I have a confession to make. I let my car's registration lapse. For two years. I'm not proud, but in my defense, Covid-19 hit just a couple of months before my registration was set to expire. At first, everything was closed, which was fine because my daily routine involved getting up at the ass-crack of dawn, going to work a twelve-hour shift, then getting back in my car and going home. That was it. I went nowhere, even after certain places started opening back up. I took no chances. I ordered my groceries and toiletries. Renewing my car's registration was just the last thing on my mind.
A year later, the vaccine is available, and people are starting to venture out. I still didn't go many places. I missed birthdays, funerals, weddings, and there were family members that I still hadn't seen in months. (Oh, hi, Dad. When did you grow a beard?) I was still having my groceries delivered.....ok, honestly, I'm still having them delivered. It's just so. freaking. AWESOME.
Then I hurt my back at work. Not only was I completely out of commission for three weeks, but I was also put on light duty from March until I finally left in July. If you're from North Carolina, and you've had anything at all to do with Worker's Compensation, you will know that "light duty" in this state means minimum wage. I have two nursing degrees, I was still doing most of the job I was hired to do (just in excruciating pain), and I was making $7.25 an hour. Sure, Worker's Comp made up for a portion of my salary, but only about 66%. After paying insurance for myself and my two children, I was seriously struggling. If it weren't for my immensely generous friends and family, I would have been homeless. Which, if you think about it, would have made having a valid registration for my car that much more important. Again.....renewing my registration was lowest on the totem pole, and when someone told me that law enforcement wasn't really paying attention to that at the moment, I took that as gospel and ran with it. For another year.
NOW it's just procrastinating. Now it's just being lazy. I admit it. It became one of those things that I knew I really needed to take care of, but at this point it was going to cost a bloody fortune and the DMV might take one look at my now almost two-year-old registration, run outside, tear my license plate off my car and yeet it into the woods at the end of the parking lot. I kept on driving, but now with my lazy eye staring constantly at the rearview mirror, praying the 5-0 doesn't run up on me.
This weekend, I finally got my settlement from my Worker's Comp case. I had no idea I was getting ANYTHING, so this was delightful news. I could finally get caught up on all those bills that got behind when I was either out of work or only making pennies on the dollar. It also meant I now had no excuse not to get my registration taken care of. So, this afternoon, after driving out to see a patient only to have them reschedule, I decided it was the perfect time to finally toss a grenade into the black cloud that had been hanging over me for almost two years.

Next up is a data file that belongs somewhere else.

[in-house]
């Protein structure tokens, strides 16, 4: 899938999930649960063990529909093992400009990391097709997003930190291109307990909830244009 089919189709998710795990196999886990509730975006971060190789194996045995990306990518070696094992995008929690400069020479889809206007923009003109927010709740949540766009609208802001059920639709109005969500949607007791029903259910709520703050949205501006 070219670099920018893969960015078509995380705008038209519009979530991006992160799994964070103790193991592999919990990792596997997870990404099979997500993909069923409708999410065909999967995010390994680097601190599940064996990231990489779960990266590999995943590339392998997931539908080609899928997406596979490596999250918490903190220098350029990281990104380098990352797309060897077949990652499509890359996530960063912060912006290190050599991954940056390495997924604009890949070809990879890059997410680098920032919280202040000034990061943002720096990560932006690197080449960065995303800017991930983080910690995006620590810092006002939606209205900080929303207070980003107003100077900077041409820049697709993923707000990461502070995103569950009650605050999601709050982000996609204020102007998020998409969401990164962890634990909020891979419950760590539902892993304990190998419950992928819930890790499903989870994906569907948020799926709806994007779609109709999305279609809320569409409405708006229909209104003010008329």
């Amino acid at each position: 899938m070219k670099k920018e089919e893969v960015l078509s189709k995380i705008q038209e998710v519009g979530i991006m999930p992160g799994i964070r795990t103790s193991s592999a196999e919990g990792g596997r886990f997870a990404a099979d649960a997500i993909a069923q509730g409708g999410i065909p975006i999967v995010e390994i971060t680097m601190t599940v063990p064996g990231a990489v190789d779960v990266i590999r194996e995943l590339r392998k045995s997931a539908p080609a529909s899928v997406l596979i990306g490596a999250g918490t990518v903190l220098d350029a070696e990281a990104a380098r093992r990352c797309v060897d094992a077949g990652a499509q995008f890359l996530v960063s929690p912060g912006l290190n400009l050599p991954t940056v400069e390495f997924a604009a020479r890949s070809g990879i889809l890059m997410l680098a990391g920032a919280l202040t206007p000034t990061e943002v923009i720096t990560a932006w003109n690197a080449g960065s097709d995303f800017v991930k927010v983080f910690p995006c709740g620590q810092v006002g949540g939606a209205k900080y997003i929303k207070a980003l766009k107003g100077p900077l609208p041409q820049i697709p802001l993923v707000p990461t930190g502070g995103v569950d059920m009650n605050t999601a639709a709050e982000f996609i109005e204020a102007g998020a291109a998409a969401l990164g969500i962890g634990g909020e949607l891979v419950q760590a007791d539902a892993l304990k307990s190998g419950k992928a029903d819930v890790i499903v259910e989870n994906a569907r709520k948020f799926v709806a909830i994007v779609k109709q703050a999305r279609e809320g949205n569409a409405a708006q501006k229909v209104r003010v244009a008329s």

I drive over to the DMV thinking to myself, "Wouldn't it be ironic if I finally got nailed by the long arm of the law while actually on my way to the DMV?" Thankfully, I made it safely there, and let me tell you, I walked in that building prepared for battle. I had my registration, I had documentation of my vehicle inspection, I had proof of insurance, and I had my credit card at the ready. I steeled myself, prepared for any scenario. Here's how it went down:
"Can I help you?"
"I need to renew my registration. Here's my current registration, my inspection, and my proof of insurance." (Shoves paperwork into the unsuspecting DMV worker's face)
"You're going to need a new plate. Pick out which style you want. Is your address still the same?"
Oh, God. The one scenario I hadn't anticipated. I forgot that I had moved downstairs since this registration was issued. I'm D6, not D8!!! This is it. This is where it all ends. I am defeated.
"It's actually D6 now. I moved downstairs."
"That'll be $197.47."
Surely this can't be it. It can't possibly be this simple. Nothing in my life is this simple!! I can't even make it from the living room to the bathroom without a brush with death because the dog left his toy in the middle of the floor. Could it be? Have I pulled the wool over their eyes?! I might just get away with my dignity intact and without having to call an Uber to get home.
"Here you go. Have a great afternoon."
WHO ARE THESE PEOPLE?!!! This goes against every previous experience I have had at the DMV. I grab my new plate, my new registration card, and make a beeline for the door before someone realizes their mistake. Not wanting to stay in the parking lot a moment longer (in case somebody catches on) but also not wanting to tempt fate, I remove the old plate and attach the new one, using my key ring as a makeshift screwdriver.
I drove away, leaving that raggedy-ass black cloud behind me, feeling the weight of two years as a renegade driver lifting off my shoulders. I still found myself checking around me to make sure there weren't any police around, then realizing I didn't have to do that anymore.
What is the lesson here? Nothing is as bad as we anticipate it will be? Life is easier if you just face head on what needs to be done? Who knows. Sadly, I probably learned nothing, and will be doing my taxes at 4:30 in the afternoon on April 15, only to find that it took less than half an hour to file.